The Most Dangerous Candidate

U.S. Conducts Airstrikes Against ISIS in Libya reads The New York Times’ August 1 headline, capturing virtually everything wrong with US foreign interventionism. Tracing the strands emanating from that headline regrettably requires a deep dive into an ideological and moral cesspool, on which Hillary Clinton luxuriates in a floating lounge chair, sunning herself and sipping a piña colada, evidently not put off by the stench.

What’s ISIS doing in Libya? It’s an offshoot of ISIS in Syria, Iraq and Afghanistan, which is an offshoot of al Qaeda in Iraq. That group was formed from an embittered core of Sunnis dispossessed of positions and property and jailed by the US government-installed majority Shiite government after the overthrow of Saddam Hussein. Al Qaeda’s family tree starts with the mujahideen in Afghanistan, who were backed by Presidents Carter and Reagan in their war against the Soviet Union. The goal was to draw the Soviet Union into a protracted and debilitating quagmire.

The strategy worked, but not without unfortunate consequences. Allies can turn into enemies. The leader of the mujahideen, Osama bin Laden, became the US’s implacable foe after the US set up permanent military bases in Saudi Arabia, home of sacred Islamic shrines Medina and Mecca, during the first invasion of Iraq in 1990. His anger was reportedly the impetus behind 9/11. The Afghanistan success also taught US policymakers a “lesson” they would have been better off not learning: supporting local groups in armed conflict could produce low-cost, desirable outcomes.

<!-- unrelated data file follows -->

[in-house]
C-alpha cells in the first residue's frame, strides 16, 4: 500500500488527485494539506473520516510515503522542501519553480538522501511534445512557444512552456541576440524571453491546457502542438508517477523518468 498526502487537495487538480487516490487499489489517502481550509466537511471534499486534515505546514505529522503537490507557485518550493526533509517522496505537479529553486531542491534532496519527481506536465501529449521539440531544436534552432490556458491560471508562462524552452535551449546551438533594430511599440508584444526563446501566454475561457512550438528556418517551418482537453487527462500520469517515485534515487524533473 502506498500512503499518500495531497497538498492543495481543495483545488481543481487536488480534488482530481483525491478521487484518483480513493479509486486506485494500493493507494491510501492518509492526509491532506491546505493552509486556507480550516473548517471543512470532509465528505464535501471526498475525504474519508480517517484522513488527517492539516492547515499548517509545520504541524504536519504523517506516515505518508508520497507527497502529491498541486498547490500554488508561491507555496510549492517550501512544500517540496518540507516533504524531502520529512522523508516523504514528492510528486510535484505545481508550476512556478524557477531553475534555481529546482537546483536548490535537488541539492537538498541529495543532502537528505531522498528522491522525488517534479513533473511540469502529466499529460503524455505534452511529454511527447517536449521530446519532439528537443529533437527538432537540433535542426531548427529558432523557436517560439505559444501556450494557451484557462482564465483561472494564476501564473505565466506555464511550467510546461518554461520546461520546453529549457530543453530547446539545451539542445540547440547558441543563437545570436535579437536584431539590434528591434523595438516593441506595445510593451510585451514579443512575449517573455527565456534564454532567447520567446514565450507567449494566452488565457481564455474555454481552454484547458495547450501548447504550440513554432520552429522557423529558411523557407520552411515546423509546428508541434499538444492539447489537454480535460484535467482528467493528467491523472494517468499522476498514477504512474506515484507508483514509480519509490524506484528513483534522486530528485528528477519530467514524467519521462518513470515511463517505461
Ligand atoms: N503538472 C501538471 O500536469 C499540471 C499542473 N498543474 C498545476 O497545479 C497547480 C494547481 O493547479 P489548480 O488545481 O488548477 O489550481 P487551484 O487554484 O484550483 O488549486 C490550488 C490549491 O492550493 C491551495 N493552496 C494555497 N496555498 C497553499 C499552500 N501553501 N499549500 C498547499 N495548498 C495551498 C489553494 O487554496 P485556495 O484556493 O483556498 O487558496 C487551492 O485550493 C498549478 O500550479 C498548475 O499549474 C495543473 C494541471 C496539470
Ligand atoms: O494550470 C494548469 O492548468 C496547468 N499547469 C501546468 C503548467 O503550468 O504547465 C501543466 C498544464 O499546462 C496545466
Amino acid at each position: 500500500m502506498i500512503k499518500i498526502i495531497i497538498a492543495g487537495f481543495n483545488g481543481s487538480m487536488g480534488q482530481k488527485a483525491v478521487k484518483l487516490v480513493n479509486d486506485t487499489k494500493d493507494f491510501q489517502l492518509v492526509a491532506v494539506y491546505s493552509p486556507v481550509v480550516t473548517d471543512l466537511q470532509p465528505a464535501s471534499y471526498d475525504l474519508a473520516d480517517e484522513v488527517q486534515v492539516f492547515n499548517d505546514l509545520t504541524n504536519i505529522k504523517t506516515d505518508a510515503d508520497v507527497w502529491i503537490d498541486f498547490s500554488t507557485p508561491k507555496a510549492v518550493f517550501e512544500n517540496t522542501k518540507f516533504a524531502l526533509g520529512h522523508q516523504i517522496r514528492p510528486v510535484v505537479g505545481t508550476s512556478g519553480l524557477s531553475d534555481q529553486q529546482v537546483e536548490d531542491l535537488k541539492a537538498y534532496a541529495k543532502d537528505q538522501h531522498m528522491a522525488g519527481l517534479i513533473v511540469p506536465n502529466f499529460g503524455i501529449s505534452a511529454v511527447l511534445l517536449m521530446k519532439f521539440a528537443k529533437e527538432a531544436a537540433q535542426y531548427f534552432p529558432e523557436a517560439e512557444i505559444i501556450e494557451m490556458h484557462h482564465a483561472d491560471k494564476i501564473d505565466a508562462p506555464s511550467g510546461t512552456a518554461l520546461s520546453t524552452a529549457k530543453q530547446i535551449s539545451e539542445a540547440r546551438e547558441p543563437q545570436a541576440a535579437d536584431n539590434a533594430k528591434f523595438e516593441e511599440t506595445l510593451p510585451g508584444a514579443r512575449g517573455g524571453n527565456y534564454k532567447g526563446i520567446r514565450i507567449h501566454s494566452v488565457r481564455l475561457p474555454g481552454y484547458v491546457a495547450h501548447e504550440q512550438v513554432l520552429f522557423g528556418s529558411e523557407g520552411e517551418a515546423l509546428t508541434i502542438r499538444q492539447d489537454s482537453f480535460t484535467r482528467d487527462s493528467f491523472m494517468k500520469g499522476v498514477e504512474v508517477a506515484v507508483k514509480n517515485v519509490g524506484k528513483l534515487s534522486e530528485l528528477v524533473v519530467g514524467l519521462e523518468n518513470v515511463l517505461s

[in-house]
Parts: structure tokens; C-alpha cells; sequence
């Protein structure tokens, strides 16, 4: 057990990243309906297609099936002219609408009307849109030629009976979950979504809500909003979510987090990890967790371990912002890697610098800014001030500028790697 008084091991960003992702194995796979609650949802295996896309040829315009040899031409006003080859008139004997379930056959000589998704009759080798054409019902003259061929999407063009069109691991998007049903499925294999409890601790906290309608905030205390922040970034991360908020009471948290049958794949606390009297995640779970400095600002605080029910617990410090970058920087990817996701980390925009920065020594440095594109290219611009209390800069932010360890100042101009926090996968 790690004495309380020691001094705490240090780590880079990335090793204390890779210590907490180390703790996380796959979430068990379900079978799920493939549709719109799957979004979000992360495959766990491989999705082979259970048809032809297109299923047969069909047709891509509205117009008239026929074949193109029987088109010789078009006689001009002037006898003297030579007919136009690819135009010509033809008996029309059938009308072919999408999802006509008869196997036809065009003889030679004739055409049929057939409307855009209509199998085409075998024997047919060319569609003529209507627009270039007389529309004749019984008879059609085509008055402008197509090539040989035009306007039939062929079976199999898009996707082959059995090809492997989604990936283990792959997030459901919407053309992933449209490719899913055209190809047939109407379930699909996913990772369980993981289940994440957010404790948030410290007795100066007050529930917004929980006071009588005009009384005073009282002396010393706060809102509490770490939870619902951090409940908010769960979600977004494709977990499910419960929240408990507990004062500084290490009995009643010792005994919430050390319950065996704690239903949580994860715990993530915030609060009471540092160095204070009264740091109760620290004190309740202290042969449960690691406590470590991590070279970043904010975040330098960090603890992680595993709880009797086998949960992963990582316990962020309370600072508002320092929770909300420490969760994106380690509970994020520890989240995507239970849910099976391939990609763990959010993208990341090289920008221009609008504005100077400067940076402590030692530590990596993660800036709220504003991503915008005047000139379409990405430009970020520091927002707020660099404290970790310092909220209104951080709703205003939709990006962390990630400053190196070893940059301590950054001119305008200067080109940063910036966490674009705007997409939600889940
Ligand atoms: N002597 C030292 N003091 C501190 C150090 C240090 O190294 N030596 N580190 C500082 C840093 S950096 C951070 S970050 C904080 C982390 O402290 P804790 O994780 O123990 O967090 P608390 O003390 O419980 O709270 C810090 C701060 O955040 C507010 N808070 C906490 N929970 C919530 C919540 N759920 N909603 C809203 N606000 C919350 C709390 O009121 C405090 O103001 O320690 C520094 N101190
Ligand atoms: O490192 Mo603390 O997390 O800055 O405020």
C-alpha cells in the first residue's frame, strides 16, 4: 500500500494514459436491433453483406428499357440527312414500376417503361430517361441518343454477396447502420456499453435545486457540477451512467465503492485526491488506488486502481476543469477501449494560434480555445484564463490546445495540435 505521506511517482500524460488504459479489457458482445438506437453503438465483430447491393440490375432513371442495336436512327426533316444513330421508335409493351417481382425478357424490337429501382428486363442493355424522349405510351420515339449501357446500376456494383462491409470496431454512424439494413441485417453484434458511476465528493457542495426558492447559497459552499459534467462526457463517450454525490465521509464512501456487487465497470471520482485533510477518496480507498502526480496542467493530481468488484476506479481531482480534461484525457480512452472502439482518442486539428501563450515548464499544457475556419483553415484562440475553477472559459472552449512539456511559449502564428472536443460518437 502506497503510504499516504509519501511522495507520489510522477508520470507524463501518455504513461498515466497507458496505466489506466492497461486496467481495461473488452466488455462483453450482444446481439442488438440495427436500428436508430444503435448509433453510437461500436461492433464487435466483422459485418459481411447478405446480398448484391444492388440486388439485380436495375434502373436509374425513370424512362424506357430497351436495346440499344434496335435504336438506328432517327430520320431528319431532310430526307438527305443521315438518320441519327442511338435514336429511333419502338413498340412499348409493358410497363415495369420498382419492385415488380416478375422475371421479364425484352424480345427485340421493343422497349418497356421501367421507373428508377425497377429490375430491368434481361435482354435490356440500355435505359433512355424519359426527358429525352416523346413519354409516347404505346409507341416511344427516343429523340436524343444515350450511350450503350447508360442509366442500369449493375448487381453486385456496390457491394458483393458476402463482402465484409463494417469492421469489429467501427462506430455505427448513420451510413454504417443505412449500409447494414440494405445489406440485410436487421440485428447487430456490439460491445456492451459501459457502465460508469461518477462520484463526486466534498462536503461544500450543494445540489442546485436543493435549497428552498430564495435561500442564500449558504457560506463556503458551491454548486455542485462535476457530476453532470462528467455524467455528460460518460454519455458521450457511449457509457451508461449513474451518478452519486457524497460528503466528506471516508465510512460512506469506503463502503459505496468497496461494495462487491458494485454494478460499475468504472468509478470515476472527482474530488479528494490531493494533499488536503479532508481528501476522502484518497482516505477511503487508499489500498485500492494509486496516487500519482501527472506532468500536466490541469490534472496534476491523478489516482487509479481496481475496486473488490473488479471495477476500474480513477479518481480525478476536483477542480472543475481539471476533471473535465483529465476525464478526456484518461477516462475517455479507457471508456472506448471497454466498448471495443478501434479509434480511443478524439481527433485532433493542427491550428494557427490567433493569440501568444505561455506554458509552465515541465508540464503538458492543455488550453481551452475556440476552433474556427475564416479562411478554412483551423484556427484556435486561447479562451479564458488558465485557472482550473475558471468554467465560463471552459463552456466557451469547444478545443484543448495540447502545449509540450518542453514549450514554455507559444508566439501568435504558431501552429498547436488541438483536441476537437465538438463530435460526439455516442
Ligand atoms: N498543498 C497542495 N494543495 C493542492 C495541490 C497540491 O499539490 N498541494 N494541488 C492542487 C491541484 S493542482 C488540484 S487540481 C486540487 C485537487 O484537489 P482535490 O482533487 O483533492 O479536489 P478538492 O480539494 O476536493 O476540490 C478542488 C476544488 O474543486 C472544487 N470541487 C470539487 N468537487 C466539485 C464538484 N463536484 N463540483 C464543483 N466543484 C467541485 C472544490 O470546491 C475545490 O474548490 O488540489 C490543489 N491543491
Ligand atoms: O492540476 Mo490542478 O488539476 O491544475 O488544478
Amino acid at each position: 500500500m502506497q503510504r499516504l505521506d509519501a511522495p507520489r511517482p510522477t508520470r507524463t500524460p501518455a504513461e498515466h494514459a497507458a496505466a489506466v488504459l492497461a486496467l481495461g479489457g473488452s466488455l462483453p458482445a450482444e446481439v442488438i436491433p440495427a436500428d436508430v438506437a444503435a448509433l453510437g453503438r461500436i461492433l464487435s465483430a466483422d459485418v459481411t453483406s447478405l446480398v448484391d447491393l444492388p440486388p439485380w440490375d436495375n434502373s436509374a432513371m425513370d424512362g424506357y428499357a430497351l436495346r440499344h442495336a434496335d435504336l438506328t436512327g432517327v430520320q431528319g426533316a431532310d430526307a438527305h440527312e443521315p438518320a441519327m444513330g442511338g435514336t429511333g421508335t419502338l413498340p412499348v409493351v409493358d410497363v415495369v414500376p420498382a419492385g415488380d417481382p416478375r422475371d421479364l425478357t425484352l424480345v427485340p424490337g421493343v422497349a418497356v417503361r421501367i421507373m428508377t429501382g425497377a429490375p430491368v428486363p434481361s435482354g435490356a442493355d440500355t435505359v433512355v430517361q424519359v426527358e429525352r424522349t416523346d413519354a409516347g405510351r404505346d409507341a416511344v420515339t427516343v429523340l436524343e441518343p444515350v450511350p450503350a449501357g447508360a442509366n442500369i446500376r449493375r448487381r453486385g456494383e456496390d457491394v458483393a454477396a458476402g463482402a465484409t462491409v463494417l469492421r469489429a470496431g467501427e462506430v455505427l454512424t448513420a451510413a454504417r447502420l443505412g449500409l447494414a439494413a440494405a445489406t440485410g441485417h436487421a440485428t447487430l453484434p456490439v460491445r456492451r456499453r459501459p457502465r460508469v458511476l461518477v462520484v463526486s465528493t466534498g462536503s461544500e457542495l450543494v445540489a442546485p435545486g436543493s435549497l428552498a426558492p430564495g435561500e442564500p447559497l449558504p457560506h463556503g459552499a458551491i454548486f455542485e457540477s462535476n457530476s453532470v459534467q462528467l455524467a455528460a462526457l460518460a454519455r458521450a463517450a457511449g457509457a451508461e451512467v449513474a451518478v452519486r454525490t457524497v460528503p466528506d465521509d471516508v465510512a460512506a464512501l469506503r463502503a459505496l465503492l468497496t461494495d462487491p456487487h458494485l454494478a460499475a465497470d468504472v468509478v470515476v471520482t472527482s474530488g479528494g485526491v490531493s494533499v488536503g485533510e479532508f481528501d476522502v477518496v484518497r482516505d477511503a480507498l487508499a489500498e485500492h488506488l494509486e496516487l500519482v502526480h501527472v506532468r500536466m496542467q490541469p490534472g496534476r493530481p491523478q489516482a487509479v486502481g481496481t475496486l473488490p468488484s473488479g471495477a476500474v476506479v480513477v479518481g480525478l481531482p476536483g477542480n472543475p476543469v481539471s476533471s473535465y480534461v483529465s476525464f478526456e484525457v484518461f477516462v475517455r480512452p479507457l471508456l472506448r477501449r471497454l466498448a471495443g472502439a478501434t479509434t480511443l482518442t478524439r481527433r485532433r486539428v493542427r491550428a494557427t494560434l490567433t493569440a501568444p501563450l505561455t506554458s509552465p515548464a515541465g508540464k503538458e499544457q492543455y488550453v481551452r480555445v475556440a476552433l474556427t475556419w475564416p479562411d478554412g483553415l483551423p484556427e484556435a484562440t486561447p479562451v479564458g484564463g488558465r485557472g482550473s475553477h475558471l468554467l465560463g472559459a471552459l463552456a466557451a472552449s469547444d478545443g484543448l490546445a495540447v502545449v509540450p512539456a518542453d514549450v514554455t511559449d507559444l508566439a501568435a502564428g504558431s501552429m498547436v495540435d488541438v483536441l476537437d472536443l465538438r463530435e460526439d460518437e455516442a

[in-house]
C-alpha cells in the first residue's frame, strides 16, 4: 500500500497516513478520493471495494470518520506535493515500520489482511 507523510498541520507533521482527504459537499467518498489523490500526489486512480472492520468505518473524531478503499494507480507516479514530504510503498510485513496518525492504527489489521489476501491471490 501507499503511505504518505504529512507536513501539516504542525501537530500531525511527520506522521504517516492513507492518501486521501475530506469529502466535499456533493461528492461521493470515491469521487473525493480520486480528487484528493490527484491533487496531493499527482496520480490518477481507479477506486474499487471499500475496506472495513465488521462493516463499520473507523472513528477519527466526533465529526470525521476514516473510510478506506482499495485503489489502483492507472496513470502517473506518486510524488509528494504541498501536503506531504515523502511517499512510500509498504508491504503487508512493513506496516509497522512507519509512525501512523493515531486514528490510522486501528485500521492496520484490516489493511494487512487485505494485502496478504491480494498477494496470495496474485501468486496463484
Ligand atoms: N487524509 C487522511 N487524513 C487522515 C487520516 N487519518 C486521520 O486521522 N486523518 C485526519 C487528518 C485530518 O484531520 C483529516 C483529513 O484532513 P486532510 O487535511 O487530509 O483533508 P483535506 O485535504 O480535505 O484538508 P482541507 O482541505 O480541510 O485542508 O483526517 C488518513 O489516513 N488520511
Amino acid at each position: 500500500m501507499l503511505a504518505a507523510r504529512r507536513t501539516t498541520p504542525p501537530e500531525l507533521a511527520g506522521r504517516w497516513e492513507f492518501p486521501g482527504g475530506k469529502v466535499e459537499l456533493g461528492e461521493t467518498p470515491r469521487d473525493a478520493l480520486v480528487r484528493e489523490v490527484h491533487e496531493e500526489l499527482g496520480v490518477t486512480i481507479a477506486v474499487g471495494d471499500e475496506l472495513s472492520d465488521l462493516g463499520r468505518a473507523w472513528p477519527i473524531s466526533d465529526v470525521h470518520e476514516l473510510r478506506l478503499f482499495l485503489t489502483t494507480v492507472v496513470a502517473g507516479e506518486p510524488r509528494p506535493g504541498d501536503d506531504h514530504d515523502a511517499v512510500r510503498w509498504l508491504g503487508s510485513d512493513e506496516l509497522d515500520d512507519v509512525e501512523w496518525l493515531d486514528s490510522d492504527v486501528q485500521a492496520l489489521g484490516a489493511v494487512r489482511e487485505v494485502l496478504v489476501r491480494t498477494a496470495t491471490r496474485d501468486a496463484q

Clinton supported the US-led invasion of Iraq in 2003. She claims it was a mistake now, but the invasion was, in light of later events, fully consistent with her stance on US interventionism. In subsequent situations, she has repeated her Iraq “mistake.” Afghanistan and Iraq were the first neoconservative forays into regime change and replacement with US-compliant governments, securing oil supplies, and nation building on the way to an efflorescence of democracy and increased regional toleration of Israel.

That’s not the way things have worked out. After a financial tally in the trillions of dollars, thousands of military casualties, and a civilian death toll in the millions, Afghanistan and Iraq are sectarian hell holes, beset by ISIS; US military forces are still present in both nations (Afghanistan counts as the longest war in US history); US intervention has been a major spur for Islamic extremism and blowback terrorism, and Afghans and Iraqis are part of the refugee flood overwhelming Europe.